The choice of the HARBORcenter over and Carl Paladino’s proposal likely came down to the office component that was part of the Paladino project. With the HSBC tower set to be largely vacated, there was no need for over 100,000 square feet of new office space so close to what is soon to be a vacant tower. In addition, the year-round draw that will come from the ice rink component makes HARBORcenter an extremely viable project.

In addition, the inclusion of Tim Horton’s and New Era as retail partners in the HARBORcenter plans showed that the retail component is going to have an immediate impact. Hearing the word “destination” attached to the Tim Horton’s location is particularly intriguing. I know one source pointed to this as potentially being built as the world’s largest Tim Horton’s.

One thing that should be noted is that this project was kept out of the hands of ECHDC. Byron Brown wanted to keep this as a city parcel and fast track the development and did just thatNot to denigrate the work that has been done by ECHDC at Canalside, but that project has has run into its fair share of snags, holdups and setbacks over the past few years. So much so that all that can be shown for the development of Canalside are a few plush lawns and some colorful chairs. Even one of the lawns came courtesy of Terry Pegula.

Before Donn Esmonde takes the time to credit the slower, dumber, cheaper approach that is being taken at Canalside, realize that lawn chairs have nothing to do with this project. This was a parcel that was identified as prime for major development and the city didn’t settle for anything less. So, if you see some form of rhetoric touting the Adirondack chairs and their influence on this project, realize it is bull crap.

What should be pointed out is that the relationship that HARBORcenter and Canalside will have is definitely going to be give and take. Canalside, while devoid of permanent attractions and activities, draws massive crowds every summer. Once the compressors are active in the canals, it will be a year-round destination. The throngs of people that frequent Canalside will be happy to find accessible parking and real, sit down food options at HARBORcenter. On the other hand, those planning on heading to HARBORcenter for hockey or a meal will be lucky enough to stroll down to the waterfront and take in everything that Canalside has become.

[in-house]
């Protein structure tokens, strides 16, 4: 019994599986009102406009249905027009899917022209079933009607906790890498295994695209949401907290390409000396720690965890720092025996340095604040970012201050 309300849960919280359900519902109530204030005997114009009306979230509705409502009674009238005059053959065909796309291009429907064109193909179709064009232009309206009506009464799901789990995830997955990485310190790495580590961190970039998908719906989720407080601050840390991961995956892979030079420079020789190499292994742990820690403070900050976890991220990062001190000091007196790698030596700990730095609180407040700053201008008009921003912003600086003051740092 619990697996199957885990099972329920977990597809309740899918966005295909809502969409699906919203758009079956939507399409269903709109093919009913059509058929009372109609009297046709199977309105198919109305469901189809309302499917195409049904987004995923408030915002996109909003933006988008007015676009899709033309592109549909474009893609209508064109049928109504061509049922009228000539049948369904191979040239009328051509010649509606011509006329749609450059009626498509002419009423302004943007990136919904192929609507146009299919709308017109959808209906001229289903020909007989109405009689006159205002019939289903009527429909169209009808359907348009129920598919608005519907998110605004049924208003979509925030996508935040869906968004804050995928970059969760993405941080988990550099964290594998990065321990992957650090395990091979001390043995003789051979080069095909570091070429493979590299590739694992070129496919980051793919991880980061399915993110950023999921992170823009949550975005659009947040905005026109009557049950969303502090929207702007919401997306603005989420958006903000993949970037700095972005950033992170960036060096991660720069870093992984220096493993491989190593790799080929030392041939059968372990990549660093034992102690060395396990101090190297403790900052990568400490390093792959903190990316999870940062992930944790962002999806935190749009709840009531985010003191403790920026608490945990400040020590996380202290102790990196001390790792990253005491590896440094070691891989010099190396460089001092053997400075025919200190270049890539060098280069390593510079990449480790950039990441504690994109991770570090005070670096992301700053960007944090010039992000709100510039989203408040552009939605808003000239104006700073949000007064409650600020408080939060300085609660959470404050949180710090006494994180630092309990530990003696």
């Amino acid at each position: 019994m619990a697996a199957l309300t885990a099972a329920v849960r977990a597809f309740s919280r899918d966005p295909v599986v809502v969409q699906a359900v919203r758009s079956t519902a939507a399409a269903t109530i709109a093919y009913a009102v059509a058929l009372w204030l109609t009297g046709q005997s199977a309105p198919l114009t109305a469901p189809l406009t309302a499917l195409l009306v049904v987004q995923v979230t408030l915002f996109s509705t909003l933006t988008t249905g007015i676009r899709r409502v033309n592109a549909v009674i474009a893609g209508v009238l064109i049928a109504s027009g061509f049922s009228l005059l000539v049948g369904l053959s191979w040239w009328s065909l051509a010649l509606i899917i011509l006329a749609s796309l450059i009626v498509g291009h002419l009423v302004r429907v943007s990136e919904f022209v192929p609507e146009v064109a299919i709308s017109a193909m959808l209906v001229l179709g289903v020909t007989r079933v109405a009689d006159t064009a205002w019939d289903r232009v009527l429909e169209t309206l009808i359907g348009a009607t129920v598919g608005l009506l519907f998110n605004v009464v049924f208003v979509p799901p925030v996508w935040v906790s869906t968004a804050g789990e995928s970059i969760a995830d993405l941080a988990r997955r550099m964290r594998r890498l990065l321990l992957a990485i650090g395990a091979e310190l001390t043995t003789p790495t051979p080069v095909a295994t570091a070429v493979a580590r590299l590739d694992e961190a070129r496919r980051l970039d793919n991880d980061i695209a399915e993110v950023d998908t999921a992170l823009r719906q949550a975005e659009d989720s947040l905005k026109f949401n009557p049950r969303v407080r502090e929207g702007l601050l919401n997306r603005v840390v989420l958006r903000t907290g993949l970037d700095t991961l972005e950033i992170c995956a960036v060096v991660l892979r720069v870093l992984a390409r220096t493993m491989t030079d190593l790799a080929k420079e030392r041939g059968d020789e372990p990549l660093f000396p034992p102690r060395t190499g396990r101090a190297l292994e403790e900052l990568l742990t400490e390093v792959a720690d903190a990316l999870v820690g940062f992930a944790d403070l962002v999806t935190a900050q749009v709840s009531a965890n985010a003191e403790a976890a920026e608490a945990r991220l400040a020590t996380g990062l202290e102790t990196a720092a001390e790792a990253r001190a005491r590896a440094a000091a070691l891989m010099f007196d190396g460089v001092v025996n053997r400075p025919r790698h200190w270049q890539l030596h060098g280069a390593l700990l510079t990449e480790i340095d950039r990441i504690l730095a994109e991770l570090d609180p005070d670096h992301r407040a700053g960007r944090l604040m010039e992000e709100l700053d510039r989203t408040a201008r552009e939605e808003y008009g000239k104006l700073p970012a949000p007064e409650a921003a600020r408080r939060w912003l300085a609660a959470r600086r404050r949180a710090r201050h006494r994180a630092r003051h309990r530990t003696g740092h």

Adding Tim Horton’s and New Era brings the first real private retailers to Canalside’s doorstep along with a full-scale sit down restaurant. Add in the restaurant space at One Canalside and there will be a trio of restaurants (Liberty Hound) just outside of FNC set to serve fans and participants of youth or adult hockey games. Then, of course, there are the hotel patrons that will be staying in either HARBORcenter or One Canalside.

These hotel rooms will serve out-of-town travelers, hockey families and a number of other directly in the heart of downtown near what is now becoming one of the more exciting areas of the city.

There is a ton of positive momentum building at Canalside. Some of it has come from the ancillary installations that have been put in in lieu of any concrete development over the past five years. However, today’s announcement welcomes a second full-scale piece of development that will serve as a true cornerstone for the district.

Choosing HARBORcenter may have been a difficult decision to come to, but it most certainly was the right conclusion to reach.